According to the 2017-2018 National Pet Owners Survey, 68% of U.S. households own a pet. As a landlord, that means that adopting a no-pet policy for your rental units could result in a loss of over half of your prospective tenant pool. So how can you protect your property, but remain competitive in the rental market?

 

Landlords who choose to allow pets should have an established pet policy and a reasonable screening process that is detailed thoroughly and enforced consistently across the property. Reasonable requests for information on the pet(s), such as confirming ownership, vaccinations, training, and care schedule are well within a landlord’s right, as they can impact quality of life for the building or community.

 

A comprehensive pet policy should:

  1. Identify the types or breed of pets allowed. This lease provision can be as simple as allowing cats or dogs, but not birds or reptiles. Keep in mind that the Illinois Dangerous Animals Act also prohibits keeping of dangerous animals of primates as pets.

 

  1. Identify the number of pets allowed. Depending on the size of the unit, or preferences of the landlord, the reasonable number of pets allowed in a unit can vary. Consider the square footage of the unit (as well as access to outdoor space for dogs) when determining an appropriate limit on the number of pets allowed.

 

  1. Identify the weight limit of each pet, if applicable. Depending on the size of the unit, or preferences of the landlord, a reasonable weight limit per pet (or total combined weight limit of all pets) can vary. Weight limits are often imposed on dogs, as some breeds can grow as large as 150 pounds. However, landlord should consider how accurately weight corresponds to undesirable pet behavior and/or damage risk before imposing restrictions.

 

  1. Specify the additional pet rent, pet fee, or pet security deposit, if applicable. Landlords often choose to charge additional rent, fees, and deposits to counterbalance their assumed risk for the damage a pet may cause. Keep in mind, that a pet deposit is considered a security deposit, and is subject to the Chicago Residential Landlord and Tenant Ordinance regulations. Conditions, restrictions and fees that housing providers apply to pets may not be applied to assistance animals if those conditions, restrictions and fees have the effect of denying the requested assistive animal.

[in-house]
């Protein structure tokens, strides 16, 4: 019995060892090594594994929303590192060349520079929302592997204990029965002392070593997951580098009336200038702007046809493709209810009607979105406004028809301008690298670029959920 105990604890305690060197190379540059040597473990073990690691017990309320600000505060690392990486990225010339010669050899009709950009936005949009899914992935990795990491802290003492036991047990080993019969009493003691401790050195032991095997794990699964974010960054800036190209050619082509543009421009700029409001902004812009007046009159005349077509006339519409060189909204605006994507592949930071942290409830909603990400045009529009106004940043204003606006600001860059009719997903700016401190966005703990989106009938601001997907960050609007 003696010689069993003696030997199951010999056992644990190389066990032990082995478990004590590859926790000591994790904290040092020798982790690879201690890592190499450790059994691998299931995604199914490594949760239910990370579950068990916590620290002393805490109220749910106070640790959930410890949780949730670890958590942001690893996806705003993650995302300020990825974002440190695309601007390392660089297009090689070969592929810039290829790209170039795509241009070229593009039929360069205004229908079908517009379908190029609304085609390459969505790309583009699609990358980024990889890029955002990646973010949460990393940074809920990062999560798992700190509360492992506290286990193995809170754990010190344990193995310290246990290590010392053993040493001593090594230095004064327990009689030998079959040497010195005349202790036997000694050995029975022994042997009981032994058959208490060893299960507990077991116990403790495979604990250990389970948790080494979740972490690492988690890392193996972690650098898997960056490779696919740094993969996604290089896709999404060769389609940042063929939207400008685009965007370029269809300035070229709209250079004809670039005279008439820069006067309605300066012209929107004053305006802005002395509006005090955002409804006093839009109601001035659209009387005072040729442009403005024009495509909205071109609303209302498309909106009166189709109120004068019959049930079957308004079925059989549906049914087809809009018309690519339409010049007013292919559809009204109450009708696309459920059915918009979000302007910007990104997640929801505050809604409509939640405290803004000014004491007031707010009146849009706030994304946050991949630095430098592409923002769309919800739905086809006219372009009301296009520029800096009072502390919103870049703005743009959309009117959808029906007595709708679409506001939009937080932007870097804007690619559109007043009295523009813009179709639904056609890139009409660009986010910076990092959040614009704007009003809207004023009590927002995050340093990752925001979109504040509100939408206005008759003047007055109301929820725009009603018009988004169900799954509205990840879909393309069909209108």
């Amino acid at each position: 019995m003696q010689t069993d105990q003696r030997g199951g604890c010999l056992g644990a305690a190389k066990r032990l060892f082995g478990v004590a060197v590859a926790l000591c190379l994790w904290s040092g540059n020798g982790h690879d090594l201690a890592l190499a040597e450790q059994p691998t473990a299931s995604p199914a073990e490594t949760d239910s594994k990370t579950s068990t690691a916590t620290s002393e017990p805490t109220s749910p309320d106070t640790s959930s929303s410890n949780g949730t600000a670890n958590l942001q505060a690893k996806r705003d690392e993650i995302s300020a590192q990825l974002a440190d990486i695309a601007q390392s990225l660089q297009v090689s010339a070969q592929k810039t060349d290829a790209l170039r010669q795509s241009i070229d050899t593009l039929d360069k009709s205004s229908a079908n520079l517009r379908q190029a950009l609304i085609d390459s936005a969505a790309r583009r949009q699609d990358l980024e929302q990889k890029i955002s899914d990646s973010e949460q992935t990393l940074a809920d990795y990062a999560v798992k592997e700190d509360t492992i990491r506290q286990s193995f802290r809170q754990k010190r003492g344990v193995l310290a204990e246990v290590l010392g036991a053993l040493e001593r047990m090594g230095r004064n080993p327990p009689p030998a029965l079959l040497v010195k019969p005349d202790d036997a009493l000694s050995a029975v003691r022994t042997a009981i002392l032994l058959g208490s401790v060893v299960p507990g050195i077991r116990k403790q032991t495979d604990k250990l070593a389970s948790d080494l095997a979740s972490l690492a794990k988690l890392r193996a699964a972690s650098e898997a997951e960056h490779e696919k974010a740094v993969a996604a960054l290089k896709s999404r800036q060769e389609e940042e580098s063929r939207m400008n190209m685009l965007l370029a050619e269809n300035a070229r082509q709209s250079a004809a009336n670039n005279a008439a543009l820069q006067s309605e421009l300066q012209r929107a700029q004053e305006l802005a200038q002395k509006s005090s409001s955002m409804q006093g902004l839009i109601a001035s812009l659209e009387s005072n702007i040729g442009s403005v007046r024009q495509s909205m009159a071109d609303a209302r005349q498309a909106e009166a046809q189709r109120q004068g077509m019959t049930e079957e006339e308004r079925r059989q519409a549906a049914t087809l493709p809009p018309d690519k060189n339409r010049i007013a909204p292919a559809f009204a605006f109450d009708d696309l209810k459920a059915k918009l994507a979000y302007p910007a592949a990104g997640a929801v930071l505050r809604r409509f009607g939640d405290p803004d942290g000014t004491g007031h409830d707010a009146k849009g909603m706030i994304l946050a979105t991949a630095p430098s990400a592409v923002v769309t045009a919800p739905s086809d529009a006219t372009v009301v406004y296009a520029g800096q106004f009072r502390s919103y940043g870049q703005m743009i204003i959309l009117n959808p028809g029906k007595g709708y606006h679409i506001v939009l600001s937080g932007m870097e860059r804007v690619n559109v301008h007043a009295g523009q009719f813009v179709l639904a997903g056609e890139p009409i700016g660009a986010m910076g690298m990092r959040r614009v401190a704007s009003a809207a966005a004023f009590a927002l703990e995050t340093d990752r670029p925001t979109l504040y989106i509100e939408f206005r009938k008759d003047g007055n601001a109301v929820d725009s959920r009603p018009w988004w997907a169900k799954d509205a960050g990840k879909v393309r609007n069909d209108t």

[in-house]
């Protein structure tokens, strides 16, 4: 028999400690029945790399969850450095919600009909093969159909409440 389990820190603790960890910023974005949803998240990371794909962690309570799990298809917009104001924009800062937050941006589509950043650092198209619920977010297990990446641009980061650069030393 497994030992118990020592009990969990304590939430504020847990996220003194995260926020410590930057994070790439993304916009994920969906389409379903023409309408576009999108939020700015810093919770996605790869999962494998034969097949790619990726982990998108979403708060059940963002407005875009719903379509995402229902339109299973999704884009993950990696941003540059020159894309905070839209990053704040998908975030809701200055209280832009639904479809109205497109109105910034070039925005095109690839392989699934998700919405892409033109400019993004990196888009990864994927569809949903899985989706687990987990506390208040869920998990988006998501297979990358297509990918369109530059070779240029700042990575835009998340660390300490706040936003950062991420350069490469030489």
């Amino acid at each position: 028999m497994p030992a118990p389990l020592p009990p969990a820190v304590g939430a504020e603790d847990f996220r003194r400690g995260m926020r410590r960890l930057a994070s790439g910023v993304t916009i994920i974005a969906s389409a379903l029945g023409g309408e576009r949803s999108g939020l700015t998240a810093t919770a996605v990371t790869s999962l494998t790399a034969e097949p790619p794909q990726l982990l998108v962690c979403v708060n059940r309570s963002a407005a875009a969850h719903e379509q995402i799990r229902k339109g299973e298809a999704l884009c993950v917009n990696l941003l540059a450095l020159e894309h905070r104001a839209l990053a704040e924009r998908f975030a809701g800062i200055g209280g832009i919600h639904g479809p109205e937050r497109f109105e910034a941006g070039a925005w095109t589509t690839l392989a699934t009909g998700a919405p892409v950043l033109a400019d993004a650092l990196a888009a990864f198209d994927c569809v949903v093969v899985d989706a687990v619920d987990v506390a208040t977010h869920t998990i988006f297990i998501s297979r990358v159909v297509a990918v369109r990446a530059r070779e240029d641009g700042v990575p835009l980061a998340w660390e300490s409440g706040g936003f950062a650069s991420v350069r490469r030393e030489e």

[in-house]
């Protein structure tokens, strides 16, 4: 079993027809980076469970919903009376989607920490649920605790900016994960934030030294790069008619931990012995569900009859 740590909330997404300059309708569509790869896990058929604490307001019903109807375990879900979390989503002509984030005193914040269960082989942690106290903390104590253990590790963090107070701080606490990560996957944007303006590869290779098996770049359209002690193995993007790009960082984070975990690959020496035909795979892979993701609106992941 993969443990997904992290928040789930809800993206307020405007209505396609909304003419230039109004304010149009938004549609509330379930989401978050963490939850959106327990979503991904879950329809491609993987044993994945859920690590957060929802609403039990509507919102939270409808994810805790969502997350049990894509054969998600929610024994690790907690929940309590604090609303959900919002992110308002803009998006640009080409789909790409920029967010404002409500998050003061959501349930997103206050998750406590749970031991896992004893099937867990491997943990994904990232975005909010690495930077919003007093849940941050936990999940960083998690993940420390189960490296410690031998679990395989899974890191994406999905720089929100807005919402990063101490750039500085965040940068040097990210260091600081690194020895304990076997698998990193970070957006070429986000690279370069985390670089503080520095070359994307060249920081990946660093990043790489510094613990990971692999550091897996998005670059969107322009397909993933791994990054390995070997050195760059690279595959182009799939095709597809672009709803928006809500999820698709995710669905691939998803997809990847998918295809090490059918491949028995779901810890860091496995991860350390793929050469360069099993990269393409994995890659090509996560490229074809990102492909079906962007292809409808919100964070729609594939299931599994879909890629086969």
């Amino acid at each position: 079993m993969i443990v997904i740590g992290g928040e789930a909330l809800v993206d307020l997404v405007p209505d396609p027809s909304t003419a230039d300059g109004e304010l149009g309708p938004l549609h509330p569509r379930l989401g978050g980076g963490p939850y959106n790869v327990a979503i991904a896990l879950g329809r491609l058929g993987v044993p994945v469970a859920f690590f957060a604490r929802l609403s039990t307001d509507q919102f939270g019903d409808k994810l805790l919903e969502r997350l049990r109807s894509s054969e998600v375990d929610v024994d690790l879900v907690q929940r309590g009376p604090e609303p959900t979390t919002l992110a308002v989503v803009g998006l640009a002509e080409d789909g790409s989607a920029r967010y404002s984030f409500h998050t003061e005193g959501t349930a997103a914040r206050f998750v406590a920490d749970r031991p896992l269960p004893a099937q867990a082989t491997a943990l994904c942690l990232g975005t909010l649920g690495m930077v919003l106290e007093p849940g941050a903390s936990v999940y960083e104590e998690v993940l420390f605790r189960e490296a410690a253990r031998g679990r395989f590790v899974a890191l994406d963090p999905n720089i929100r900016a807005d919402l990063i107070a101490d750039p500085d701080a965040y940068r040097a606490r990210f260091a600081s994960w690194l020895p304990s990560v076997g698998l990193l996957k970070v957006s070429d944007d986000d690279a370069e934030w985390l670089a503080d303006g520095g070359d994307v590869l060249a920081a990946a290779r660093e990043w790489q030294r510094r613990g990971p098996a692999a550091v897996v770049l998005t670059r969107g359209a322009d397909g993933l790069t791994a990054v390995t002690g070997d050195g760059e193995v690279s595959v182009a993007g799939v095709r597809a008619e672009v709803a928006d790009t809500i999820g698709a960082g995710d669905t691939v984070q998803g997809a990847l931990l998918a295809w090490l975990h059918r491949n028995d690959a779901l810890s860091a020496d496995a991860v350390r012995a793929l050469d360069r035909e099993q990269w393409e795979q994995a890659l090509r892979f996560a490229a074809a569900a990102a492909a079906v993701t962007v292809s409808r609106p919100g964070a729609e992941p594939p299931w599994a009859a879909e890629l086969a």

1. Specify the course of action if a pet is involved in an incident on the premises. Just as landlords outline policies for unreasonable tenant behavior, policies must be in place for unreasonable pet behavior, especially bodily harm. Landlords should also be prepared to mediate inter-tenant conflict if patterns of pet behavior become disruptive to the building or community.

 

  1. Specify if extra insurance is required to cover pet-related incidents. Just as some landlords choose to require renter’s insurance, some landlords choose to require tenants with pets to secure pet insurance. As always, Landlords requiring tenants to secure insurance policies should outline specific coverage types and minimums.

 

It is essential to note that assistance animals, which include both service animals and emotional support animals, are not pets, and cannot be flatly refused or restricted by pet policies. As such, tenants who request a “reasonable accommodation” for their assistance animal, either verbally or in writing, must be granted certain considerations.

 

Do you have questions or concerns about pet policies or accommodations for assistance animals in your lease agreement?  Our experienced landlord-tenant law attorneys are here to help. Call KSN toll-free at 855-537-0500 or visit www.ksnlaw.com to get started today.

 

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